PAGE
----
Hexactinellida

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Glass sponges occur worldwide, mostly at depths between 200 and 1000 m. This group of sponges are especially abundant in the Antarctic.

All glass sponges are upright, and possess specialized structures at their bases for holding fast to the ocean floor. Most appear outwardly to be radially symmetrical; they are typically cylindrical, but may also be cup-shaped, urn-shaped, or branching. The average height of a hexactinellid is between 10 and 30 cm, but some can grow to be quite large. A hexactinellid possesses a cavernous central cavity (the atrium) through which water passes; a cap of tightly woven spicules covers the osculum in some species. Coloration in most is pale. Glass sponges most closely resemble syconoid sponges, but they differ too much internally from other sponges to be considered truly syconoid.

It is upon close internal examination that glass sponges can be most easily distinguished from other sponges. The skeleton of an hexactinellid is made entirely of silica. These siliceous spicules are generally composed of three perpendicular rays (and therefore six points, so they are described as hexactine), and are often fused, lending hexactinellids a structural rigidity not typical of other sponge taxa. Strung between the spicules is a largely syncytial network of soft body cells. Incurrent water enters the body through spaces in the syncytial strands. Within the syncytia are units functionally similar to the choanocytes found in other sponges but these units completely lack nuclei, and so are referred to as collar bodies rather than collar cells. They are flagellated, and it is the beating of their flagella that causes the current to pass through the sponge. Within the syncytia are cells functionally comparable to archaeocytes in other sponges, but these cells seem to demonstrate only limited mobility. Hexactinellids lack myocytes completely, and so are incapable of contraction. While hexactinellids possess no nerve structure, they seem to be able to send electrical signals across the body through the syncytial soft tissue.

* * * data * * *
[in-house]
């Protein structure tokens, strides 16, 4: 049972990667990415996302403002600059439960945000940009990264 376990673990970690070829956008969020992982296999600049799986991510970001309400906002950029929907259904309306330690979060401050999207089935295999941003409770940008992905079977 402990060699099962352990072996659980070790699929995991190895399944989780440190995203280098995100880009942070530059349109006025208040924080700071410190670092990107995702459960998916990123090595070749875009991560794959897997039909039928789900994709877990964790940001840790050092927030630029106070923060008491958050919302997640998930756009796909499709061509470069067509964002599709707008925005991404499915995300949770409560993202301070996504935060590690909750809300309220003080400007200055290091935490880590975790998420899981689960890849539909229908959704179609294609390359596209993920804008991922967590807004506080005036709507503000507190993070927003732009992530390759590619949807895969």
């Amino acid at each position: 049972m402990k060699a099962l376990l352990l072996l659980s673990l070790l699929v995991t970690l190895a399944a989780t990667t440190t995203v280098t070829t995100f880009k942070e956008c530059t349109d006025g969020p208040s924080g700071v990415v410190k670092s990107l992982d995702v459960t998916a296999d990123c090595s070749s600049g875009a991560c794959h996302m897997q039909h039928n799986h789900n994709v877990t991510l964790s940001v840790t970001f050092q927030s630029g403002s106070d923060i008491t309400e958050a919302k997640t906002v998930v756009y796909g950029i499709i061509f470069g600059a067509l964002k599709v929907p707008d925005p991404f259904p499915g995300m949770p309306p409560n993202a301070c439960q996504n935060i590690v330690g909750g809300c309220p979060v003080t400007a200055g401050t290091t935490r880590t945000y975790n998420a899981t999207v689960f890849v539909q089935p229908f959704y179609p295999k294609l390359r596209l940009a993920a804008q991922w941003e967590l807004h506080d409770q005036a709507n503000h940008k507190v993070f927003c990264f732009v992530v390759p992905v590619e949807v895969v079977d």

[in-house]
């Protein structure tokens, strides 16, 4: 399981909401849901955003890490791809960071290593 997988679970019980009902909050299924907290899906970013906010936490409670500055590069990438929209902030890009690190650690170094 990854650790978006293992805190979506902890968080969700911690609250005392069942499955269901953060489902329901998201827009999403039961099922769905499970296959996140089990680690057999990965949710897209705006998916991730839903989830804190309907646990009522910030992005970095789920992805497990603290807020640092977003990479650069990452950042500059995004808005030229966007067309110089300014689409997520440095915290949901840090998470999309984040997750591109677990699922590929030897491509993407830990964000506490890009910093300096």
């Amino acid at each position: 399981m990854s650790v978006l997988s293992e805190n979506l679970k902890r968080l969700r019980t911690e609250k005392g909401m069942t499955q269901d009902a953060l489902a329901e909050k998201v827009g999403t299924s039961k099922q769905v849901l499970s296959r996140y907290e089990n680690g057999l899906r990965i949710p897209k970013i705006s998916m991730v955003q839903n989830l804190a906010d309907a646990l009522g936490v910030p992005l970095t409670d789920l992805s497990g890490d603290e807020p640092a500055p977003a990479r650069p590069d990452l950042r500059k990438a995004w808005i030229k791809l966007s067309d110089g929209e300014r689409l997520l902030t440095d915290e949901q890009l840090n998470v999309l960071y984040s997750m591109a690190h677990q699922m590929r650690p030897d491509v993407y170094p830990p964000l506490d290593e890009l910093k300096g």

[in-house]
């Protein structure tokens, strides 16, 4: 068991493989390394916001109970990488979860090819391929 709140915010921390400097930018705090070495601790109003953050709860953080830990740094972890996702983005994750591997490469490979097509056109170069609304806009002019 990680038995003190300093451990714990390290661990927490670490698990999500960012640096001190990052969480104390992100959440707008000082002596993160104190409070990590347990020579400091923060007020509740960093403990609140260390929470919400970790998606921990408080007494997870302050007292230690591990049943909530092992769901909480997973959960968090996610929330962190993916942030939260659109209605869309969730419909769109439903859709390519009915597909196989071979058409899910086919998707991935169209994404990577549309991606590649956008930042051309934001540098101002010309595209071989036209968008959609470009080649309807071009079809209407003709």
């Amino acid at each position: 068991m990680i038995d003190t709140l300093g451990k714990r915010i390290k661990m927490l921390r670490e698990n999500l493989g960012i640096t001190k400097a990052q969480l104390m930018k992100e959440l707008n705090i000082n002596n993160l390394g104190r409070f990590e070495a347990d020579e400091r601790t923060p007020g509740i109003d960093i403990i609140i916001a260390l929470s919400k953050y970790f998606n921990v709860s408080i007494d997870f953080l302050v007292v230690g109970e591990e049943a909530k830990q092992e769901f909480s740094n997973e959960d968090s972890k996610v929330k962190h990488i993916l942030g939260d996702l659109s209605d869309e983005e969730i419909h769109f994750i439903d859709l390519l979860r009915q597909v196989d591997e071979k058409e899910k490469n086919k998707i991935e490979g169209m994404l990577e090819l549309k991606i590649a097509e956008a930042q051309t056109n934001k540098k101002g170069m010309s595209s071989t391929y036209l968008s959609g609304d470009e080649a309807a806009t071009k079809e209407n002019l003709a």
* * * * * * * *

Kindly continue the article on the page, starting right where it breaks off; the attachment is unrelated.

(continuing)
Little is known about hexactinellid reproduction and development. Sperm are taken into an organism with water, and then must make their way to eggs within the organism. After fertilization, the larvae are incubated for a relatively long time so they even form rudimentary spicules before being released as parenchymella larvae. These differ from other sponge larvae in lacking flagella or any other method of locomotion. Hexactinellids cluster to an unusually high degree, suggesting that larvae do not drift far before settling. After a larva lands on the ocean floor, it metamorphoses, and the adult sponge begins to grow. Hexactinellids are known for prolific budding.

Glass sponges are purely filter feeders. Sponges subsist on macroscopic detritus material, but also consume cellular material, bacteria, and nonliving particles so small they cannot be resolved with a light microscope. Small particles of edible material taken in by the current created by collar bodies are absorbed as they pass through the channels within the sponge. The collar bodies are covered with microvilli that trap food, and the food passes through vacuoles through the collar bodes and into the syncytia. Archaeocytes between the syncytial strands are responsible for food distribution and storage. The archaeocytes may also be responsible to some extent for food capture. Hexactinellids seem to lack selective control over the food they ingest - any food small enough to penetrate the syncytium is ingested. Because of their lack of a continuous outer membrane and their lack of defined ostia, hexactinellids lack control over how much water passes through them. It is believed that the stability of deep-water environments allows hexactinellids to survive despite these shortcomings.